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Why foreign aid isn’t as generous as the latest figures might suggest

A closer look at the OECD estimates reveals that assistance to least developed countries actually fell in 2022.

A graphic illustration showing coins falling into a single hand that is cupped. Sofía Kuan/TNH

Foreign aid spent at home now surpasses what big donors give to respond to the world’s humanitarian crises, the latest aid figures show, in what critics say is another sign money is shifting away from where it’s needed most.

 

Aid from some of the world’s largest donor governments rose to $204 billion in 2022, according to estimates from the intergovernmental Organisation for Economic Co-operation and Development, or OECD.

 

The figures are a measure of official development assistance, or ODA, from the wealthy members of the OECD’s Development Assistance Committee, which includes governments in Europe, North America, Asia, and the Pacific.

 

The OECD says its figures are a sign of how aid is reaching record levels and rising alongside spiralling global crises. But a closer look at the numbers paints a different picture:

 

  • The estimates also show that donor governments spent $7 billion more to help refugees at home (while still calling it overseas aid) than they did on humanitarian aid for the world’s most dire crises.
  • Ukraine accounts for a huge chunk of foreign aid: 7.8% of all ODA in 2022.
  • At the same time, aid to least-developed countries and countries in sub-Saharan Africa actually fell.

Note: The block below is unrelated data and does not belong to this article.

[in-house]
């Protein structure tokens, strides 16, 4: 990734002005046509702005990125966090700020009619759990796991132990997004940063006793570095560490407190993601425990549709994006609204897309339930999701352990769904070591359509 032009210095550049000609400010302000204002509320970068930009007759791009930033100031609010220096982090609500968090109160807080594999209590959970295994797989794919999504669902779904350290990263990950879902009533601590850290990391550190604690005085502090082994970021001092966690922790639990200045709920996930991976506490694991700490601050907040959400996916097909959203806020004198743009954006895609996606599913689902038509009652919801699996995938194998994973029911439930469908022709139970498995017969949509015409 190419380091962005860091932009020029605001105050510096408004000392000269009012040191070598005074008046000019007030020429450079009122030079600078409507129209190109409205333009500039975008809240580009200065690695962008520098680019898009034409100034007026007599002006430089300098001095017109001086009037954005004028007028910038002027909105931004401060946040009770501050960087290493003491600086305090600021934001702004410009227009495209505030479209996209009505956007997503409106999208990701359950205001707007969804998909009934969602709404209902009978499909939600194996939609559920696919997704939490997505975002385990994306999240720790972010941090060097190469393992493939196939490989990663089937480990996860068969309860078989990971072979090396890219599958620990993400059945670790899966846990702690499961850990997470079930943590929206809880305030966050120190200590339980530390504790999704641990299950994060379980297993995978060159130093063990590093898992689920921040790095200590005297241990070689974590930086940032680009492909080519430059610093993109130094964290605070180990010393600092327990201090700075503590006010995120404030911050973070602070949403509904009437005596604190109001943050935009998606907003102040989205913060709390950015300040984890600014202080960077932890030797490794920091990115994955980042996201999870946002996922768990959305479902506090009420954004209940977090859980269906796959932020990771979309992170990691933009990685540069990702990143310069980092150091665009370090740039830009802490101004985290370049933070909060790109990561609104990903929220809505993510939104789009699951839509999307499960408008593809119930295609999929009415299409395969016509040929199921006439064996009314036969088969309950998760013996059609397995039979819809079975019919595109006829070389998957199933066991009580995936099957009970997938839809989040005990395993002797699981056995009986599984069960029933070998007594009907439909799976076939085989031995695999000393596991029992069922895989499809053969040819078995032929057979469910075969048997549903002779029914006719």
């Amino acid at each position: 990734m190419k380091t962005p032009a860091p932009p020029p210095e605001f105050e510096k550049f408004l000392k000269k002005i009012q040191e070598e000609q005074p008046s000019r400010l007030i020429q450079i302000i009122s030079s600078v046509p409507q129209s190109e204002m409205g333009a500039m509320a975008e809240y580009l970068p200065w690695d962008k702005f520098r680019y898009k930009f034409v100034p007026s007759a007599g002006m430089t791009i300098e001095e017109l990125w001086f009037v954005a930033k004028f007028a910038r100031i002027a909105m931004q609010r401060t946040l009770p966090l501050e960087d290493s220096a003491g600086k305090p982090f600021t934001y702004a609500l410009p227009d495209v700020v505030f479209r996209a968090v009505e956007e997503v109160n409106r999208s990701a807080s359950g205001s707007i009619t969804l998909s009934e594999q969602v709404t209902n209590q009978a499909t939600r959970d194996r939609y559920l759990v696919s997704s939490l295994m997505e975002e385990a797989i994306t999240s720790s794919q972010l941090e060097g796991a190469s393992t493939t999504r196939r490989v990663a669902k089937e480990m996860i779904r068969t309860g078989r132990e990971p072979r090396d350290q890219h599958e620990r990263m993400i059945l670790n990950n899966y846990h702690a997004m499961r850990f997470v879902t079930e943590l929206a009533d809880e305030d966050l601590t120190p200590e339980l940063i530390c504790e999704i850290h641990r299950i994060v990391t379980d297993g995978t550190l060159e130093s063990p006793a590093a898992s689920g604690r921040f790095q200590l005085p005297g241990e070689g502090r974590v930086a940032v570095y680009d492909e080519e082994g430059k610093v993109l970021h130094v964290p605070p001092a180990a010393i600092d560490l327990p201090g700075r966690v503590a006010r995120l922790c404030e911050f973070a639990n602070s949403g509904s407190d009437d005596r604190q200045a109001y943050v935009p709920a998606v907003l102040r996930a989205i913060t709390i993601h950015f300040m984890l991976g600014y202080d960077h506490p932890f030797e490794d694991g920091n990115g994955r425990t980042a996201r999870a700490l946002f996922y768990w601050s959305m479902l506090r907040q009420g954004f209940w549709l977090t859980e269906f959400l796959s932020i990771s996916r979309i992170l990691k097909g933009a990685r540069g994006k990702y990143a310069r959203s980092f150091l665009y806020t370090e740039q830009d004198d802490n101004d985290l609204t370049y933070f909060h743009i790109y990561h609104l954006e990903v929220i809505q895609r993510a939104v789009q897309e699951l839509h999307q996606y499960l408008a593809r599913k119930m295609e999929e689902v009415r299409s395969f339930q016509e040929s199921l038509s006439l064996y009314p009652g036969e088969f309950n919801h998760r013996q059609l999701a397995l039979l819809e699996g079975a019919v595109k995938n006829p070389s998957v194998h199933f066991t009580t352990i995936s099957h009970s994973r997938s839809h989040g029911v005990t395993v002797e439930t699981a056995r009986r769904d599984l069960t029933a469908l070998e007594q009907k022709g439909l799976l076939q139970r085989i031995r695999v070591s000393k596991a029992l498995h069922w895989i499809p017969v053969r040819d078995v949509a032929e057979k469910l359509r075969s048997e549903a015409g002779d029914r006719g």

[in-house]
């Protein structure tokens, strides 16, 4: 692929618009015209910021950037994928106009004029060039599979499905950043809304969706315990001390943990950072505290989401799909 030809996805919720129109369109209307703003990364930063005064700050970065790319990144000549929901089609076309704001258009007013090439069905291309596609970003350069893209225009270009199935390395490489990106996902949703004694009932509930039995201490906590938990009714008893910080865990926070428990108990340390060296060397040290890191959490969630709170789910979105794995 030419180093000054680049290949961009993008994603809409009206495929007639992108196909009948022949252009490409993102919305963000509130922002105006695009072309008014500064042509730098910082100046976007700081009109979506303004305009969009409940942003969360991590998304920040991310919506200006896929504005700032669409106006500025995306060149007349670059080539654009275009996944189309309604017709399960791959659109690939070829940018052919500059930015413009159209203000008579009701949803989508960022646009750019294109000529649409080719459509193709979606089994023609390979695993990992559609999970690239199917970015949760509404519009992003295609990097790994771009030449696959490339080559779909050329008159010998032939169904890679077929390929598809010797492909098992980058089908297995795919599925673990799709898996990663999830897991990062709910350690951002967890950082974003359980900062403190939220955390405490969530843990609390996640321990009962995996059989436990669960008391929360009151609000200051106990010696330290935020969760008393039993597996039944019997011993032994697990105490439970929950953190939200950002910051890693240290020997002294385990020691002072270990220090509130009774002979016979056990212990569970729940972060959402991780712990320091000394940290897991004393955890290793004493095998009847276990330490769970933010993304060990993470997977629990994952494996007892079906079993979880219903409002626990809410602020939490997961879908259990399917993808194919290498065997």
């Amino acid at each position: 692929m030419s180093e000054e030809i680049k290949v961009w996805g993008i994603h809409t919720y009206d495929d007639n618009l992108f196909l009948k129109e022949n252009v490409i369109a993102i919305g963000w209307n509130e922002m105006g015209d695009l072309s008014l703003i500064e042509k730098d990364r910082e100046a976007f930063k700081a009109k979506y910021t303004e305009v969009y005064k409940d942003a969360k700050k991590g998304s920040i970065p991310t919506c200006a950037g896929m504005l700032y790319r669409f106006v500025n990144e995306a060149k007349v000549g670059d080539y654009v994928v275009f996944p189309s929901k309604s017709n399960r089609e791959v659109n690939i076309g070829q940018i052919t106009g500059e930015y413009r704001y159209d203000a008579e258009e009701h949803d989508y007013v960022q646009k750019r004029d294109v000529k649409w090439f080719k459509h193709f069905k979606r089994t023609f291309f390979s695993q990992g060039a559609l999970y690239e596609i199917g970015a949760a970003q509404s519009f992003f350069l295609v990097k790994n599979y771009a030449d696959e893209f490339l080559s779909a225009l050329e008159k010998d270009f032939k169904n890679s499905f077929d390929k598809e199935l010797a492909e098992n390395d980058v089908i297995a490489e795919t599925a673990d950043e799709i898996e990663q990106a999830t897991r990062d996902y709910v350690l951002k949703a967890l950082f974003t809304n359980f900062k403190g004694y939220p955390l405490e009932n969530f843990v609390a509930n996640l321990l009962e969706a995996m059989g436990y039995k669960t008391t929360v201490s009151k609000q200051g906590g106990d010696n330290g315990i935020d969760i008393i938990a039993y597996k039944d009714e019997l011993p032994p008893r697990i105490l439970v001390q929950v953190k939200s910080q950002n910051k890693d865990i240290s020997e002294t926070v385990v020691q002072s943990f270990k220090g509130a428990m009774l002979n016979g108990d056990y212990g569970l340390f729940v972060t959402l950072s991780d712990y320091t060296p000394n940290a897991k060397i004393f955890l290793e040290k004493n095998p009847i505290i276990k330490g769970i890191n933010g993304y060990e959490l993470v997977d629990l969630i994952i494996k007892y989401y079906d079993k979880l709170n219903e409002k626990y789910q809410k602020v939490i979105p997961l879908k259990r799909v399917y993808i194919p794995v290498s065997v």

• Donors continue to miss the mark on targets to contribute at least 0.7% of gross national income, or GNI. When zooming out to a decades-long view, aid may still be on a downward trend compared to what countries can afford.

 

Critics say countries’ self-reported aid figures are inflated by mislabelling refugee costs and COVID-19 support, as well as crafty accounting on how development aid loans are tallied. They say the numbers amount to a “redirection” of aid toward the fallout from Ukraine – and away from countries facing long-standing emergencies out of the public spotlight.

 

Here are five takeaways from the latest numbers, and five charts that illustrate the trends:

 

Foreign aid on home soil outstrips emergency aid 

The money DAC countries spent on refugee costs at home outpaced humanitarian aid budgets by about a third – $29.3 billion for so-called in-country refugee costs compared to $22.3 billion on global humanitarian aid.

 

It’s driven by the large numbers of Ukrainians forced to flee their homes after Russia’s February 2022 invasion. But the practice of counting in-country assistance as development aid has always been divisive. 

 

It’s the first time in-country refugee costs have topped humanitarian budgets since 2016, when a rise in refugees and migrants from Syria and elsewhere led to early support (and later, border crackdowns). 

 

Ukraine has entrenched this “aid diversion” as donor policy, critics like Oxfam charge.

 

 

In-country refugee costs among DAC countries amounted to roughly 14.4% of all official development aid in 2022.

 

Yet humanitarian funding – a small slice of the overall aid pie, and largely supplied by many of the same OECD donors – isn’t keeping pace with global needs supercharged by climate change, conflict, and economic turmoil.

 

“Donors have turned their aid pledges into a farce,” Marc Cohen, a researcher at Oxfam, said in a statement. “We can’t allow rich countries to argue their pockets are empty.”